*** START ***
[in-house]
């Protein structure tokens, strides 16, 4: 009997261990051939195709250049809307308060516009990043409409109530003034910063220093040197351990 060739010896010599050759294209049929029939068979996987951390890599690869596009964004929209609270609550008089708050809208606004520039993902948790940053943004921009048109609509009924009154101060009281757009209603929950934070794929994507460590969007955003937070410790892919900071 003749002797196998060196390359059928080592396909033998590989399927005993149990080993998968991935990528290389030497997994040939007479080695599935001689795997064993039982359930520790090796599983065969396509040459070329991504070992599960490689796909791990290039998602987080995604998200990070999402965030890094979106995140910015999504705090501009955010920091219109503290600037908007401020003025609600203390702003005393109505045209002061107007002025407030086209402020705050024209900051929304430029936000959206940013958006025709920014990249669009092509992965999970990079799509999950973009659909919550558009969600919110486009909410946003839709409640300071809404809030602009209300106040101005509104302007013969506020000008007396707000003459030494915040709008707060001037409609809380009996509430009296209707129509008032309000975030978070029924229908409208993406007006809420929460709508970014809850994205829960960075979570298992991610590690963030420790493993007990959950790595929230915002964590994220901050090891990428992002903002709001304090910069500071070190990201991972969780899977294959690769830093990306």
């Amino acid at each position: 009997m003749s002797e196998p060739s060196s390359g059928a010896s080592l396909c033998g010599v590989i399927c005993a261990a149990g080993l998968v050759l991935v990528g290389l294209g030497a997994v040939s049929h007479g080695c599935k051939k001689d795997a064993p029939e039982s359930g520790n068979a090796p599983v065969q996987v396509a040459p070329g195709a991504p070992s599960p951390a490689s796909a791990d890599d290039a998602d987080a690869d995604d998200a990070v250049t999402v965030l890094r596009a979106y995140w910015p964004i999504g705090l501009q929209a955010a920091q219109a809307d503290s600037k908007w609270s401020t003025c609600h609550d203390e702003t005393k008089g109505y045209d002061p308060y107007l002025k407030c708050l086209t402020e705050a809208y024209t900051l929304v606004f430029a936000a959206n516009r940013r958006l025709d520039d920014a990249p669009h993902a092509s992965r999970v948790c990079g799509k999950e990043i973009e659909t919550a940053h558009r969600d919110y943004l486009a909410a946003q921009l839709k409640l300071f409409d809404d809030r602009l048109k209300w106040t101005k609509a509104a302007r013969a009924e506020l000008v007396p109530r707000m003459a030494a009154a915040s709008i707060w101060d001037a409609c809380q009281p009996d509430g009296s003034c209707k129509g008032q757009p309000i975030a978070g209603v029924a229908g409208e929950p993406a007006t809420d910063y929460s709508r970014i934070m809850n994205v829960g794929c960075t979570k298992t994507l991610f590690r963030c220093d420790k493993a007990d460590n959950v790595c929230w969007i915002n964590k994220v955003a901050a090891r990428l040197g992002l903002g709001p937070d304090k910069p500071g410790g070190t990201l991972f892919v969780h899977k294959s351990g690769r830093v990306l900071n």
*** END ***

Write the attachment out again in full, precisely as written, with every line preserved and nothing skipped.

[in-house]
């Protein structure tokens, strides 16, 4: 009997261990051939195709250049809307308060516009990043409409109530003034910063220093040197351990 060739010896010599050759294209049929029939068979996987951390890599690869596009964004929209609270609550008089708050809208606004520039993902948790940053943004921009048109609509009924009154101060009281757009209603929950934070794929994507460590969007955003937070410790892919900071 003749002797196998060196390359059928080592396909033998590989399927005993149990080993998968991935990528290389030497997994040939007479080695599935001689795997064993039982359930520790090796599983065969396509040459070329991504070992599960490689796909791990290039998602987080995604998200990070999402965030890094979106995140910015999504705090501009955010920091219109503290600037908007401020003025609600203390702003005393109505045209002061107007002025407030086209402020705050024209900051929304430029936000959206940013958006025709920014990249669009092509992965999970990079799509999950973009659909919550558009969600919110486009909410946003839709409640300071809404809030602009209300106040101005509104302007013969506020000008007396707000003459030494915040709008707060001037409609809380009996509430009296209707129509008032309000975030978070029924229908409208993406007006809420929460709508970014809850994205829960960075979570298992991610590690963030420790493993007990959950790595929230915002964590994220901050090891990428992002903002709001304090910069500071070190990201991972969780899977294959690769830093990306």
């Amino acid at each position: 009997m003749s002797e196998p060739s060196s390359g059928a010896s080592l396909c033998g010599v590989i399927c005993a261990a149990g080993l998968v050759l991935v990528g290389l294209g030497a997994v040939s049929h007479g080695c599935k051939k001689d795997a064993p029939e039982s359930g520790n068979a090796p599983v065969q996987v396509a040459p070329g195709a991504p070992s599960p951390a490689s796909a791990d890599d290039a998602d987080a690869d995604d998200a990070v250049t999402v965030l890094r596009a979106y995140w910015p964004i999504g705090l501009q929209a955010a920091q219109a809307d503290s600037k908007w609270s401020t003025c609600h609550d203390e702003t005393k008089g109505y045209d002061p308060y107007l002025k407030c708050l086209t402020e705050a809208y024209t900051l929304v606004f430029a936000a959206n516009r940013r958006l025709d520039d920014a990249p669009h993902a092509s992965r999970v948790c990079g799509k999950e990043i973009e659909t919550a940053h558009r969600d919110y943004l486009a909410a946003q921009l839709k409640l300071f409409d809404d809030r602009l048109k209300w106040t101005k609509a509104a302007r013969a009924e506020l000008v007396p109530r707000m003459a030494a009154a915040s709008i707060w101060d001037a409609c809380q009281p009996d509430g009296s003034c209707k129509g008032q757009p309000i975030a978070g209603v029924a229908g409208e929950p993406a007006t809420d910063y929460s709508r970014i934070m809850n994205v829960g794929c960075t979570k298992t994507l991610f590690r963030c220093d420790k493993a007990d460590n959950v790595c929230w969007i915002n964590k994220v955003a901050a090891r990428l040197g992002l903002g709001p937070d304090k910069p500071g410790g070190t990201l991972f892919v969780h899977k294959s351990g690769r830093v990306l900071n």